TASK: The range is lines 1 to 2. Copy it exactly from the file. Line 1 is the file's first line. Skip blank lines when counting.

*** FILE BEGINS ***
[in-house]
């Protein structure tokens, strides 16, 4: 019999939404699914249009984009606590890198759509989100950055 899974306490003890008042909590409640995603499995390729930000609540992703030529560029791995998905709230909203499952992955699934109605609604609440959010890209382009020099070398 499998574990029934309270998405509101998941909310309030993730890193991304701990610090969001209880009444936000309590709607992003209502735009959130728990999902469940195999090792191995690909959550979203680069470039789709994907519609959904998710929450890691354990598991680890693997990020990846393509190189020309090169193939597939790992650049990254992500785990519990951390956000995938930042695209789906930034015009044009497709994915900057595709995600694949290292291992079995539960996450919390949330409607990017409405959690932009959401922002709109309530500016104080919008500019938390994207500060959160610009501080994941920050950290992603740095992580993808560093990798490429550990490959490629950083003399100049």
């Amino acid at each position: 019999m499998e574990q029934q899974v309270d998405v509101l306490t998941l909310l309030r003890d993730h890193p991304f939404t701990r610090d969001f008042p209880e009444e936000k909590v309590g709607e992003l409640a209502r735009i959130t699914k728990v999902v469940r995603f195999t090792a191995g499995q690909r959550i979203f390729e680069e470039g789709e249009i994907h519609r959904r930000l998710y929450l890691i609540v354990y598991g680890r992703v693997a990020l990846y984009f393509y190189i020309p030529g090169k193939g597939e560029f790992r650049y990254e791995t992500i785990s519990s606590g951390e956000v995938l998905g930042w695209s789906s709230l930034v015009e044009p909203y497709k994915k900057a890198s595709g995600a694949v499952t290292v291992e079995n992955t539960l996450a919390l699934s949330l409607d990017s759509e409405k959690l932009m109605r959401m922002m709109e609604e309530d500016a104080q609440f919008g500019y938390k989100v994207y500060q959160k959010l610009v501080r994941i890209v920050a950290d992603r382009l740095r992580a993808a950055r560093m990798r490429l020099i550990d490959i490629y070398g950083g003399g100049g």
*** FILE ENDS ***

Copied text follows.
[in-house]
């Protein structure tokens, strides 16, 4: 019999939404699914249009984009606590890198759509989100950055 899974306490003890008042909590409640995603499995390729930000609540992703030529560029791995998905709230909203499952992955699934109605609604609440959010890209382009020099070398 499998574990029934309270998405509101998941909310309030993730890193991304701990610090969001209880009444936000309590709607992003209502735009959130728990999902469940195999090792191995690909959550979203680069470039789709994907519609959904998710929450890691354990598991680890693997990020990846393509190189020309090169193939597939790992650049990254992500785990519990951390956000995938930042695209789906930034015009044009497709994915900057595709995600694949290292291992079995539960996450919390949330409607990017409405959690932009959401922002709109309530500016104080919008500019938390994207500060959160610009501080994941920050950290992603740095992580993808560093990798490429550990490959490629950083003399100049």